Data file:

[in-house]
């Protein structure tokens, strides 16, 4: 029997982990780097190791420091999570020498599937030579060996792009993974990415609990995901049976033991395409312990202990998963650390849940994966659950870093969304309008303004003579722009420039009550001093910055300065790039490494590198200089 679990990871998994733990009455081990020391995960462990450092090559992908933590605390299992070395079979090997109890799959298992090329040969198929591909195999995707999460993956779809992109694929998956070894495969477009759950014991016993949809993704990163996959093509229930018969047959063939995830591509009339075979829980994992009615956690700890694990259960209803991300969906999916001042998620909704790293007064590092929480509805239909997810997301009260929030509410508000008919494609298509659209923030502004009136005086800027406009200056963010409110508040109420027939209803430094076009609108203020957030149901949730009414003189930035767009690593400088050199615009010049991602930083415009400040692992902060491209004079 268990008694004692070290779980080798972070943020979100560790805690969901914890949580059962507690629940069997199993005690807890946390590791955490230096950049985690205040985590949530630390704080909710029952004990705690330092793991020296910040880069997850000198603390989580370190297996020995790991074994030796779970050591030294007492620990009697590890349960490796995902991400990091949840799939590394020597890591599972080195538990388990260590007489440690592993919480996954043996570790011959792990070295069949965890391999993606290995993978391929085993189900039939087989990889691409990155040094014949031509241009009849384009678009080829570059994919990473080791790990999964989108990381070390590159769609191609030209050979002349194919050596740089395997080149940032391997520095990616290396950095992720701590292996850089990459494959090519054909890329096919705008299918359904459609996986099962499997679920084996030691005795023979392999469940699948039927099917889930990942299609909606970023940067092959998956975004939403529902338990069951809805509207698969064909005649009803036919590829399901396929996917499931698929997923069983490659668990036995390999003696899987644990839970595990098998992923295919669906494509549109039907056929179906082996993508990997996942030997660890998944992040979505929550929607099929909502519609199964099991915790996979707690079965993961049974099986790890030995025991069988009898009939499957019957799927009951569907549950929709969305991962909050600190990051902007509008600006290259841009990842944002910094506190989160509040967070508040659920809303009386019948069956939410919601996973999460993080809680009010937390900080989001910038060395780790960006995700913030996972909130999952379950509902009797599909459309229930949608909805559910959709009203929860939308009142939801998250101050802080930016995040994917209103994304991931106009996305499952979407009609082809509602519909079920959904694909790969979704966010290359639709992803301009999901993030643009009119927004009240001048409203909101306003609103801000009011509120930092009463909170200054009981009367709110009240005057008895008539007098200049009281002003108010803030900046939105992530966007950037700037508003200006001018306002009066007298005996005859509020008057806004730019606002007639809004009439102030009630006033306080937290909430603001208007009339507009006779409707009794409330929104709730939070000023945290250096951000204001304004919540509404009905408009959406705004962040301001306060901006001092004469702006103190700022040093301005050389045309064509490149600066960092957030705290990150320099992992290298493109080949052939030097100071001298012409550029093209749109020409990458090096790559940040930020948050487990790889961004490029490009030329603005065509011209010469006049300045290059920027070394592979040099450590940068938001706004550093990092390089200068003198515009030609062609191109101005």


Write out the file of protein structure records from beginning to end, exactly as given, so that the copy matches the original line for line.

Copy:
[in-house]
């Protein structure tokens, strides 16, 4: 029997982990780097190791420091999570020498599937030579060996792009993974990415609990995901049976033991395409312990202990998963650390849940994966659950870093969304309008303004003579722009420039009550001093910055300065790039490494590198200089 679990990871998994733990009455081990020391995960462990450092090559992908933590605390299992070395079979090997109890799959298992090329040969198929591909195999995707999460993956779809992109694929998956070894495969477009759950014991016993949809993704990163996959093509229930018969047959063939995830591509009339075979829980994992009615956690700890694990259960209803991300969906999916001042998620909704790293007064590092929480509805239909997810997301009260929030509410508000008919494609298509659209923030502004009136005086800027406009200056963010409110508040109420027939209803430094076009609108203020957030149901949730009414003189930035767009690593400088050199615009010049991602930083415009400040692992902060491209004079 268990008694004692070290779980080798972070943020979100560790805690969901914890949580059962507690629940069997199993005690807890946390590791955490230096950049985690205040985590949530630390704080909710029952004990705690330092793991020296910040880069997850000198603390989580370190297996020995790991074994030796779970050591030294007492620990009697590890349960490796995902991400990091949840799939590394020597890591599972080195538990388990260590007489440690592993919480996954043996570790011959792990070295069949965890391999993606290995993978391929085993189900039939087989990889691409990155040094014949031509241009009849384009678009080829570059994919990473080791790990999964989108990381070390590159769609191609030209050979002349194919050596740089395997080149940032391997520095990616290396950095992720701590292996850089990459494959090519054909890329096919705008299918359904459609996986099962499997679920084996030691005795023979392999469940699948039927099917889930990942299609909606970023940067092959998956975004939403529902338990069951809805509207698969064909005649009803036919590829399901396929996917499931698929997923069983490659668990036995390999003696899987644990839970595990098998992923295919669906494509549109039907056929179906082996993508990997996942030997660890998944992040979505929550929607099929909502519609199964099991915790996979707690079965993961049974099986790890030995025991069988009898009939499957019957799927009951569907549950929709969305991962909050600190990051902007509008600006290259841009990842944002910094506190989160509040967070508040659920809303009386019948069956939410919601996973999460993080809680009010937390900080989001910038060395780790960006995700913030996972909130999952379950509902009797599909459309229930949608909805559910959709009203929860939308009142939801998250101050802080930016995040994917209103994304991931106009996305499952979407009609082809509602519909079920959904694909790969979704966010290359639709992803301009999901993030643009009119927004009240001048409203909101306003609103801000009011509120930092009463909170200054009981009367709110009240005057008895008539007098200049009281002003108010803030900046939105992530966007950037700037508003200006001018306002009066007298005996005859509020008057806004730019606002007639809004009439102030009630006033306080937290909430603001208007009339507009006779409707009794409330929104709730939070000023945290250096951000204001304004919540509404009905408009959406705004962040301001306060901006001092004469702006103190700022040093301005050389045309064509490149600066960092957030705290990150320099992992290298493109080949052939030097100071001298012409550029093209749109020409990458090096790559940040930020948050487990790889961004490029490009030329603005065509011209010469006049300045290059920027070394592979040099450590940068938001706004550093990092390089200068003198515009030609062609191109101005």